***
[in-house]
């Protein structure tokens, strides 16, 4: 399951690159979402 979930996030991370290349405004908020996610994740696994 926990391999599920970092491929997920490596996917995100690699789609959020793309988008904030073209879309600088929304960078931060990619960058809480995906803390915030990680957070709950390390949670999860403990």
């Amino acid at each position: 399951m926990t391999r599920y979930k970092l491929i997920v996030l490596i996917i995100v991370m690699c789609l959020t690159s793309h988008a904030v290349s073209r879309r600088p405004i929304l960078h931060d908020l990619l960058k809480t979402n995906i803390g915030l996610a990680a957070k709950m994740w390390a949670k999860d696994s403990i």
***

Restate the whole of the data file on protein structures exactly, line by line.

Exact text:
[in-house]
């Protein structure tokens, strides 16, 4: 399951690159979402 979930996030991370290349405004908020996610994740696994 926990391999599920970092491929997920490596996917995100690699789609959020793309988008904030073209879309600088929304960078931060990619960058809480995906803390915030990680957070709950390390949670999860403990």
């Amino acid at each position: 399951m926990t391999r599920y979930k970092l491929i997920v996030l490596i996917i995100v991370m690699c789609l959020t690159s793309h988008a904030v290349s073209r879309r600088p405004i929304l960078h931060d908020l990619l960058k809480t979402n995906i803390g915030l996610a990680a957070k709950m994740w390390a949670k999860d696994s403990i």